These Weeds In Your Yard Are Actually Attracting These Pests

Appeasing your HOA usually requires keeping your lawn mowed and weeds out of sight, but there are many reasons you should keep the weeds down aside from keeping up with the Joneses. Lawncare mistakes can attract bugs to your yard, as well as house and feed them. If weeds are left unattended, you could be creating a mini HOA for the critters in your backyard! Weeds do have a time and place, but as with anything in life, you need moderation to find the balance.

Much like humans, pests rely on food, shelter, and water. Weeds can provide these much-needed resources, and before you know it, you'll have a backyard full of critters. Tall pigweed can create a dense area that's perfect for housing and food for rodents and insects. Aphids can suck plants dry to the point of becoming stunted, and mosquitoes can rapidly multiply in wet areas that harbor plants like jewelweed or dock. Reducing the weeds you keep in your yard can prevent or control pests when they spiral out of control.

Pigweed shelters rodents and insects

Living beings need shelter, and weeds are the perfect place for them to hide. The taller weeds grow, the more coverage insects and rodents will have to protect them from the elements and predators. Pigweed is a prime culprit to house pests since it can reach up to 5 feet tall and develop over 100,000 seeds per plant. Pigweed is highly adaptable to a variety of soils, so where one pigweed plant lives, there's bound to be more. If allowed to grow out of control, you can expect creatures and vermin to call it their home. 

Dense plants provide protection for rodents, so if you have a cluster of pigweed or other tall weeds against structures, you'll likely have rats or other rodents hiding in it. This is one way you can attract fleas and ticks, since rodents are often their hosts. Prime places for weeds to grow out of control may include hard-to-mow areas like around trees and trampolines, in low traffic areas, or any area that is left unattended for too long. While the weeds grow tall, critters settle in and make your space their own.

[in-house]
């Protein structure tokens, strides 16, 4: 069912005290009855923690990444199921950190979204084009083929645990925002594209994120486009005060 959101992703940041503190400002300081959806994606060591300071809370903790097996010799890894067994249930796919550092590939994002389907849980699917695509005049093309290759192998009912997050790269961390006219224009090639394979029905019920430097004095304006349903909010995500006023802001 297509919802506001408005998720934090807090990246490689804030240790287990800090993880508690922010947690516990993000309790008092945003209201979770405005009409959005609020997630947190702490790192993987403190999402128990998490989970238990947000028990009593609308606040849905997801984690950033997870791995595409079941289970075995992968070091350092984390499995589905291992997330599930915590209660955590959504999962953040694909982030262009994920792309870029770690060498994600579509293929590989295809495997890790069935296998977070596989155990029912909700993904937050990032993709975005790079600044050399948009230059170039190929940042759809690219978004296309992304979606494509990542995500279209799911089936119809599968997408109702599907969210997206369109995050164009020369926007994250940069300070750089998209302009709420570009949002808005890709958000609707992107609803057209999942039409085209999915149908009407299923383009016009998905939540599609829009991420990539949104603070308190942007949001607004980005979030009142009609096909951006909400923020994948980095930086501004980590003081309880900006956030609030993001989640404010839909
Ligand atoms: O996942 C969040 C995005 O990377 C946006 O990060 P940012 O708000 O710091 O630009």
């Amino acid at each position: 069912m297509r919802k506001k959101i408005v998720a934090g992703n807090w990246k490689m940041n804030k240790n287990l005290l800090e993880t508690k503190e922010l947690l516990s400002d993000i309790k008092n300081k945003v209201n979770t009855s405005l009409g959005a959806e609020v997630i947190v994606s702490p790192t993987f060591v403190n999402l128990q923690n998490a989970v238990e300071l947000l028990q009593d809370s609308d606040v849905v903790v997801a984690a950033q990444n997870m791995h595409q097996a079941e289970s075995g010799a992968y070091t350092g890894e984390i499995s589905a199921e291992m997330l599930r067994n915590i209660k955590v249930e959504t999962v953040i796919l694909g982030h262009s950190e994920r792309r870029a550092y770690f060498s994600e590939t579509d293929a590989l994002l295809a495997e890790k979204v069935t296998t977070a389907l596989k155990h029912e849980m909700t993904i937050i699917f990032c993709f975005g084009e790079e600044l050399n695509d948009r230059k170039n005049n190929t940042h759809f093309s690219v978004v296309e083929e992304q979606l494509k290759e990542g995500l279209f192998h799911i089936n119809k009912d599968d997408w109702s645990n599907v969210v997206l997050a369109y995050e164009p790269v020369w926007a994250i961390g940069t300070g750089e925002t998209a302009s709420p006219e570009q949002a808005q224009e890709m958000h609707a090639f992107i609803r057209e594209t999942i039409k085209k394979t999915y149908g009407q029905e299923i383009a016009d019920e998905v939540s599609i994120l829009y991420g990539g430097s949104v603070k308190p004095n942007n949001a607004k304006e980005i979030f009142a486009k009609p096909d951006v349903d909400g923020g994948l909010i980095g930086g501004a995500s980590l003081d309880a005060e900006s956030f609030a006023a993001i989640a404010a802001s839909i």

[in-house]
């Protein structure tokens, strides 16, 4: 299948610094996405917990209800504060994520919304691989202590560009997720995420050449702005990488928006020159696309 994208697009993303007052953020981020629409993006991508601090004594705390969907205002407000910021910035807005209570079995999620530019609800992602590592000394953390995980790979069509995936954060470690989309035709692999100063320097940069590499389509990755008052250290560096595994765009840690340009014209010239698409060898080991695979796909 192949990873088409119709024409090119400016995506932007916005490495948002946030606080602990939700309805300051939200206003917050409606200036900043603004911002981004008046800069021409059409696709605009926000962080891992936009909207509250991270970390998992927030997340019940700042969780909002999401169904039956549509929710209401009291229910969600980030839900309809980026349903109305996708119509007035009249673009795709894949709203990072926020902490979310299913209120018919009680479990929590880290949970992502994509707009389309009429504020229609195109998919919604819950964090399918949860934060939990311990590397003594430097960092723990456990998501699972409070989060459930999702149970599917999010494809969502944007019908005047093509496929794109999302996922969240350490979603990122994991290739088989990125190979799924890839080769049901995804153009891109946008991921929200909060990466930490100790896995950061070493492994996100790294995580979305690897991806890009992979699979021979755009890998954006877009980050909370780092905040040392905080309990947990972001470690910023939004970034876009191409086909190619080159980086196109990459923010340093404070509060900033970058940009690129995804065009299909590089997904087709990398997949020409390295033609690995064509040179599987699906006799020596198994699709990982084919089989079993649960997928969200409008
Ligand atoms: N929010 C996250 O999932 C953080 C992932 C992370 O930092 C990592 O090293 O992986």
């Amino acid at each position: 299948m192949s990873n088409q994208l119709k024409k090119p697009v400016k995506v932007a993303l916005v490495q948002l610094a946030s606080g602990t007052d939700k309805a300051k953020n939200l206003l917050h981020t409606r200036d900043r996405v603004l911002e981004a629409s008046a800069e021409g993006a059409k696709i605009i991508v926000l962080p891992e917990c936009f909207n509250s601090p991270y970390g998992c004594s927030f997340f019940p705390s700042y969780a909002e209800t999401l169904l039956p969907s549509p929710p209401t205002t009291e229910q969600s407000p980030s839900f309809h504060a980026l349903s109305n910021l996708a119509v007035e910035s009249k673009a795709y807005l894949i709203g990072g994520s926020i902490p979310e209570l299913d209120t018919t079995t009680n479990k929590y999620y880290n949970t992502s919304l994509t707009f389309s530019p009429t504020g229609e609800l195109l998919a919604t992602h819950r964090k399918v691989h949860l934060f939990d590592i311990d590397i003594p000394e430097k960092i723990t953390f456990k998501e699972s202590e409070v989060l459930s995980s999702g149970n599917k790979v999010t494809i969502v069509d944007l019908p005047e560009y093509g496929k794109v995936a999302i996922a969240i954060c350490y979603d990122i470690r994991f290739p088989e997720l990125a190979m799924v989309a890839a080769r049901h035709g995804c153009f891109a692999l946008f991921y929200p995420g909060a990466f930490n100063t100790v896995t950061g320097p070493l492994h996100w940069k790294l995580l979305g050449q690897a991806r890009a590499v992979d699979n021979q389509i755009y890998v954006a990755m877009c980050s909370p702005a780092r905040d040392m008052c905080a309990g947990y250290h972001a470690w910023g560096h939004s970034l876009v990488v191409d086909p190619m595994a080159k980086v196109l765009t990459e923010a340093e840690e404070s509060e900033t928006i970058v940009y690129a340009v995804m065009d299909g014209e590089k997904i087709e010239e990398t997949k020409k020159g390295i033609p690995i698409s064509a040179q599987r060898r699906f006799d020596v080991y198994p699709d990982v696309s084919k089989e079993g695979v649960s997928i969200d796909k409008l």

Weeds provide food for aphids, insects, and mammals

If you like to feed pollinators, you probably like to leave some weeds growing in your yard. It's a thoughtful thing to do for the insects pollinating your garden, but do keep an eye out for problem bugs you may attract. If you allow weeds to grow around your garden, you could inadvertently cause a major pest problem. Aphids are one of the more persistent issues you may find yourself dealing with. They come in a variety of colors, including a green hue that matches way too closely to plants, and they hide underneath leaves, making them incredibly difficult to spot. They feed on plants by drinking sap from every part of the plant, including flowers, stems, leaves, and roots. When left to their own devices, large infestations can cause plants to become stunted, discolored, or even wilt and die. 

Different species are drawn to different plants, so keep this in mind as you work to identify and prevent aphid outbreaks. Cabbage aphids feast on cruciferous vegetables, so if you grow these vegetables often, keep an eye out for mustard growing as a weed that could attract them. Sowthistles are another weed that often attract aphids, and since they look a lot like dandelions, you may mistake them as a friend and allow them to grow near flowers.

Water-loving plants are a breeding ground for mosquitoes

Weeds are a great way to learn about how your garden is doing. If you see dock, nutsedge, ground ivy, or jewelweed popping up, you likely have too much moisture in the soil. This could be due to watering too often or water not being able to drain properly out of the soil. Wet soils can lead to stagnant water, which will turn into a breeding ground for mosquitoes. These bloodsuckers don't even need long-term standing water to breed; there are some that flock to flood water. If your flower beds stay filled with water for a couple of days after it rains, this will attract mosquitoes, and if these wet spaces have weeds thriving in them, you're providing them with shelter.

Keep flood-prone areas free of weeds to stop them from harboring as many mosquitoes. However, the best thing you can do is to create proper drainage. Add perlite, sand, or gravel to the soil to keep the several top inches of ground area free from excess water.